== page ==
Do you ever forget to commit a crucial file and end up with a broken build? Or your latest work is on your desktop, and you can't continue working on your laptop because you forgot to push? These are common challenges for developers, and we want to fix those with HighFlux.
HighFlux is a tool that automates git so that your code gets synchronized to GitHub automatically, similar to how Dropbox synchronizes your files as you change them.
Using HighFlux is simple and straightforward. After installing it, you can start creating automated feature branches (which we call WIPs, Works in Progress) to manage your code. Every WIP has a name, which will become the commit message once the branch gets merged.
After creating the WIP, you can start writing code as usual. If you notice a typo or want to make a change unrelated to your current WIP, you can easily create a new WIP and switch between them. HighFlux synchronizes your code to the local and remote git repository all the time, so you don't have to worry about stashing; a switch is always immediate.
The real-time synchronization also makes it easy for your colleagues to see what you're working on, if necessary. And when you're ready to submit your code for review, you can open the GitHub pull request with one click on the “Create Review” button.
With HighFlux, git becomes easy and hassle-free. Give it a try and see how it can improve your workflow.
This year, we built HighFlux, a transformative git client that synchronizes code to the cloud while a developer is writing it. As a team with experience in mobile and web app development, building a desktop app was a new and exciting challenge for us. Here, we want to share the decisions we made and what we learned along the way.
When we started, we needed to choose which core technology to use. We wanted a lightweight and fast solution that would not consume too much CPU or memory. Developers frequently run multiple programs, like an IDE, development servers, and potentially docker images, and HighFlux should leave as much CPU and RAM as possible available for those tools.
To meet these requirements we rejected garbage-collected technology like a JVM language (Kotlin would have been our preferred technology given our previous experience) or Go. Almost all information on the internet points in one direction: Rust is the modern non-garbage collected multi-platform language of choice right now.
For the GUI, we chose the Tauri platform on which we built a React frontend. Tauri reuses an already installed browser on your system, so the app stays lightweight. Our final app is less than 20MB for all three platforms we’re targeting (Windows, macOS, and Linux).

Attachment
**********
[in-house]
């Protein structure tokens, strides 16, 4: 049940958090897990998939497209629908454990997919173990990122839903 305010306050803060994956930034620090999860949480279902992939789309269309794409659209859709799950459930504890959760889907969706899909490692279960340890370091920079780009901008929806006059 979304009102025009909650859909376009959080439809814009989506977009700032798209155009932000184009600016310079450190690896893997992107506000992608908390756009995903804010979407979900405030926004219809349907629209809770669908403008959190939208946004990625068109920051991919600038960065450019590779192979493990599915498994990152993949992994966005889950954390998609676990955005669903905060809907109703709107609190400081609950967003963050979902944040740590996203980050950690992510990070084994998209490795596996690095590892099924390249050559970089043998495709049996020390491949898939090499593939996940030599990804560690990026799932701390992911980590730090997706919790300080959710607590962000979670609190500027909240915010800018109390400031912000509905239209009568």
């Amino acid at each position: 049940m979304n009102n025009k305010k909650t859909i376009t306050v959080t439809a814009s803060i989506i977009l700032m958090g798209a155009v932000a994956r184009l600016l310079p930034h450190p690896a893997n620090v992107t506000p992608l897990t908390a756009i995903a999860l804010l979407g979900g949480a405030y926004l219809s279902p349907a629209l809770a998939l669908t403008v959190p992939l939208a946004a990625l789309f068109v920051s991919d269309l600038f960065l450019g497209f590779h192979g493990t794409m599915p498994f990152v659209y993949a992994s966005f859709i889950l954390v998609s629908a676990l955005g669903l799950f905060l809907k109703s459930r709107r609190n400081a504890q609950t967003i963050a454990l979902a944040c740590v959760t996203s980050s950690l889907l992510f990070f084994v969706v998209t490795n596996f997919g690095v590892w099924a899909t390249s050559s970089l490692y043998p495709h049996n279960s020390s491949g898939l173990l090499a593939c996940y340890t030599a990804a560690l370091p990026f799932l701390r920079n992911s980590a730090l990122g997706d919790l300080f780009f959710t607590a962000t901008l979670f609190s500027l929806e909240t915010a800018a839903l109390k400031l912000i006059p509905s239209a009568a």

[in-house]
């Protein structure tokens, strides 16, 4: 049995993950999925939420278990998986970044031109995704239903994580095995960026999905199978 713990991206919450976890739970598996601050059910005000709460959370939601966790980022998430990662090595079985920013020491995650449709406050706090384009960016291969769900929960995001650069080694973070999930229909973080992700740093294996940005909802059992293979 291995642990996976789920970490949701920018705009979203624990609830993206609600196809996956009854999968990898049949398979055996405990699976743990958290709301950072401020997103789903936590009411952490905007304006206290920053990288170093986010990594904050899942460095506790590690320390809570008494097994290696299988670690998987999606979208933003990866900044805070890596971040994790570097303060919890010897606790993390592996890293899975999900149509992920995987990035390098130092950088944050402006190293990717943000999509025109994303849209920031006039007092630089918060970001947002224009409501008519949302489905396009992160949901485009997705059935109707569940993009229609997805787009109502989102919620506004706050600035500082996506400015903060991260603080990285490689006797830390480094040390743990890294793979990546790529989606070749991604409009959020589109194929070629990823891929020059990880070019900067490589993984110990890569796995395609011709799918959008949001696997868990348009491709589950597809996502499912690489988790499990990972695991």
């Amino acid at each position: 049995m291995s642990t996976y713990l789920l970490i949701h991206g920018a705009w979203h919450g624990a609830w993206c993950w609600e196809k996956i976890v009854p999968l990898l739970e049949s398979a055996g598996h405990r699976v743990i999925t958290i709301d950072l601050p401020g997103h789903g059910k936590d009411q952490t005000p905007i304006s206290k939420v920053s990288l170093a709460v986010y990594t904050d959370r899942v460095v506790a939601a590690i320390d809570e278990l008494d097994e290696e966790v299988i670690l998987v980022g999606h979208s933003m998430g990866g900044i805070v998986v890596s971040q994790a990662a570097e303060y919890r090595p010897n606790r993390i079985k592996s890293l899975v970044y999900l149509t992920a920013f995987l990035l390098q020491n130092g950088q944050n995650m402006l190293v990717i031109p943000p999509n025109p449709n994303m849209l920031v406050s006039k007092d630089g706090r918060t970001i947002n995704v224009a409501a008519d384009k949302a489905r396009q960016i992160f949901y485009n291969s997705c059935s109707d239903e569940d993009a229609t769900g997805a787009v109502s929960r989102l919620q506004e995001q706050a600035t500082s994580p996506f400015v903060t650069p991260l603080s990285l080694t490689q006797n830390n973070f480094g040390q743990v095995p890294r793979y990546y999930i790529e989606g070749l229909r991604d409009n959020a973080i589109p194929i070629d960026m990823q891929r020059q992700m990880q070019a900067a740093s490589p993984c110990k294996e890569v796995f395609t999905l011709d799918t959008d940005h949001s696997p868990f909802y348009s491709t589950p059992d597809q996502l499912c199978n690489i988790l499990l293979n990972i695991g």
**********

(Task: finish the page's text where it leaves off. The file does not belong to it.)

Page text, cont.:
Rust took a short while to get used to, but once we got the hang of the borrow checker and the tokio async runtime, development was productive and pleasant, with (libgit2)[https://github.com/rust-lang/git2-rs] as a big help in implementing our fully git-compatible code.
Supporting Windows, macOS and Linux from the start
We considered doing a single platform launch first, but as between the three founders we use 2 out of the 3 platforms already, we decided we could launch for all three. With Windows being the least used platform by us as developers, that platform required the most tweaking: named pipes work differently than on UNIX platforms, UNC pathnames sometimes break stuff (thankfully, there’s a crate called dunce crate that simplifies this), and we ran into some issues with the maximum length of pathnames.
Apple macOS required sending our builds to Apple for signing and notarizing to prevent users from having to click through a big scary security warning, and this also took some time to set up.
We ended up with one Rust codebase with a limited number of #[cfg(unix)] and #[cfg(windows)] classifiers for OS-specific code. The UI is a node React project without special cases for the different OSes.
We use Rudderstack to log essential usage metrics to analyze our app's usage and make improvements. Rudderstack allows us to choose where we view our user events flexibly, and at this moment, we can view them in Google Analytics and Mixpanel.
We created an in-app notification when there’s a newer version of our software that users can upgrade to. Unfortunately, there’s no good mechanism to automate the upgrade for the user yet. Upgrading software is a no-brainer in the web app and mobile app world, and, unfortunately, desktop apps don’t have a method that’s just as easy.
Overall, building a desktop app with Rust, Tauri, and React was a great experience. Rust's performance and safety made it a perfect fit, while Tauri and React allowed us to quickly develop a modern, lightweight GUI. Supporting all three platforms required some extra effort, but it was worth it to reach a wider audience.